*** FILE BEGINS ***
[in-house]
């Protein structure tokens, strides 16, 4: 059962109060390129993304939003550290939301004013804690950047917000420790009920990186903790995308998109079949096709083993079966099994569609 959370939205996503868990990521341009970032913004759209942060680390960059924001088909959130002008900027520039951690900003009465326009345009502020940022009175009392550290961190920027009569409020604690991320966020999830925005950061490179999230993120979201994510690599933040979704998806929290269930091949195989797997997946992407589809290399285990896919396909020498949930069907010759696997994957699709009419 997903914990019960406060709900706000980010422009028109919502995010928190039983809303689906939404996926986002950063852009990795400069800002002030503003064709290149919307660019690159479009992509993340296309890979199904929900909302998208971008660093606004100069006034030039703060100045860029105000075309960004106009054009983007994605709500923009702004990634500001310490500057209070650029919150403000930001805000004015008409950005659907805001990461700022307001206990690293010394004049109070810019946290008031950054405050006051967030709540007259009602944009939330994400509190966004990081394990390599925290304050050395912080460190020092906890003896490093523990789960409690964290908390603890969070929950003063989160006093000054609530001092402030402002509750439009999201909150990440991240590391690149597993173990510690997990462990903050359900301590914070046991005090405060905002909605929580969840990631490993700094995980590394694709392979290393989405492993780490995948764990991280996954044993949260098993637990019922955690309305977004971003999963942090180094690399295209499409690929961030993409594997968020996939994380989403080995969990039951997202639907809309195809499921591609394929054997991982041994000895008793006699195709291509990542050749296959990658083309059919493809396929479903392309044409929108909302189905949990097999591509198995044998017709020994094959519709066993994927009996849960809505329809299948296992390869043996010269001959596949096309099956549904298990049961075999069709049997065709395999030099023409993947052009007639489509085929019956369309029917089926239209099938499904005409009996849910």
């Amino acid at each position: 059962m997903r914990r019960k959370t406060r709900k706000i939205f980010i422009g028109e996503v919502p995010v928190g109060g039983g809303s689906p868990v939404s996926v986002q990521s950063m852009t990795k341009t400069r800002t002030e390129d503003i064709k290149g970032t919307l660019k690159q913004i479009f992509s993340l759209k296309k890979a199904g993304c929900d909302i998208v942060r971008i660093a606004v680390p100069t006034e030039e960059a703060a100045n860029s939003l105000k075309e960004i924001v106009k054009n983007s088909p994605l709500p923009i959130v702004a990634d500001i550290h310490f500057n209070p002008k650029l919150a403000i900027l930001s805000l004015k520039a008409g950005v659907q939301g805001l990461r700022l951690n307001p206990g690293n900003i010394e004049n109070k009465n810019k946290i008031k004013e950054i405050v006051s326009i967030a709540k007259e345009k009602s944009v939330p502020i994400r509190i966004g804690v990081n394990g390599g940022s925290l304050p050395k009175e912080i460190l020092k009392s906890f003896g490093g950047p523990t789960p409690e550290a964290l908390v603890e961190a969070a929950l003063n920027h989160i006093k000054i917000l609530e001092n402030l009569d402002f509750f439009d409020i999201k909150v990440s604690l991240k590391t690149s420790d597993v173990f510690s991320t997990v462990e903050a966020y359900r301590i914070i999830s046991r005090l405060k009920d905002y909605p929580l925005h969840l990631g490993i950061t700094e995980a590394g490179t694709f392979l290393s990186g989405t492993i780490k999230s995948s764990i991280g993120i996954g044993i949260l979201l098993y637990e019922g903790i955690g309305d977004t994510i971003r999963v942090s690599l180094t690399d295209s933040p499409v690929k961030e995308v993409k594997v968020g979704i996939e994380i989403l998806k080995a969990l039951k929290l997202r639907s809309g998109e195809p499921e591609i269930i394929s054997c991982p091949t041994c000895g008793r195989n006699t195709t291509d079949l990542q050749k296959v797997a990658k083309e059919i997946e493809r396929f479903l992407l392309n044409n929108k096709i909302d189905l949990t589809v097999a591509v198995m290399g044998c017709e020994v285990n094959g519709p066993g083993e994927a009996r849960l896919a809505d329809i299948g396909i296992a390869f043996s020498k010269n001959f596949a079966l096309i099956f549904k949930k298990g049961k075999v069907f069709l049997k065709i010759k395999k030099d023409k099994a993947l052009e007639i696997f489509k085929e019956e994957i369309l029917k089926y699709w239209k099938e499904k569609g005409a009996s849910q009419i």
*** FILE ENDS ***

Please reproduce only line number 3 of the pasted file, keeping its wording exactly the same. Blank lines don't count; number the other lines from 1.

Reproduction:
């Amino acid at each position: 059962m997903r914990r019960k959370t406060r709900k706000i939205f980010i422009g028109e996503v919502p995010v928190g109060g039983g809303s689906p868990v939404s996926v986002q990521s950063m852009t990795k341009t400069r800002t002030e390129d503003i064709k290149g970032t919307l660019k690159q913004i479009f992509s993340l759209k296309k890979a199904g993304c929900d909302i998208v942060r971008i660093a606004v680390p100069t006034e030039e960059a703060a100045n860029s939003l105000k075309e960004i924001v106009k054009n983007s088909p994605l709500p923009i959130v702004a990634d500001i550290h310490f500057n209070p002008k650029l919150a403000i900027l930001s805000l004015k520039a008409g950005v659907q939301g805001l990461r700022l951690n307001p206990g690293n900003i010394e004049n109070k009465n810019k946290i008031k004013e950054i405050v006051s326009i967030a709540k007259e345009k009602s944009v939330p502020i994400r509190i966004g804690v990081n394990g390599g940022s925290l304050p050395k009175e912080i460190l020092k009392s906890f003896g490093g950047p523990t789960p409690e550290a964290l908390v603890e961190a969070a929950l003063n920027h989160i006093k000054i917000l609530e001092n402030l009569d402002f509750f439009d409020i999201k909150v990440s604690l991240k590391t690149s420790d597993v173990f510690s991320t997990v462990e903050a966020y359900r301590i914070i999830s046991r005090l405060k009920d905002y909605p929580l925005h969840l990631g490993i950061t700094e995980a590394g490179t694709f392979l290393s990186g989405t492993i780490k999230s995948s764990i991280g993120i996954g044993i949260l979201l098993y637990e019922g903790i955690g309305d977004t994510i971003r999963v942090s690599l180094t690399d295209s933040p499409v690929k961030e995308v993409k594997v968020g979704i996939e994380i989403l998806k080995a969990l039951k929290l997202r639907s809309g998109e195809p499921e591609i269930i394929s054997c991982p091949t041994c000895g008793r195989n006699t195709t291509d079949l990542q050749k296959v797997a990658k083309e059919i997946e493809r396929f479903l992407l392309n044409n929108k096709i909302d189905l949990t589809v097999a591509v198995m290399g044998c017709e020994v285990n094959g519709p066993g083993e994927a009996r849960l896919a809505d329809i299948g396909i296992a390869f043996s020498k010269n001959f596949a079966l096309i099956f549904k949930k298990g049961k075999v069907f069709l049997k065709i010759k395999k030099d023409k099994a993947l052009e007639i696997f489509k085929e019956e994957i369309l029917k089926y699709w239209k099938e499904k569609g005409a009996s849910q009419i």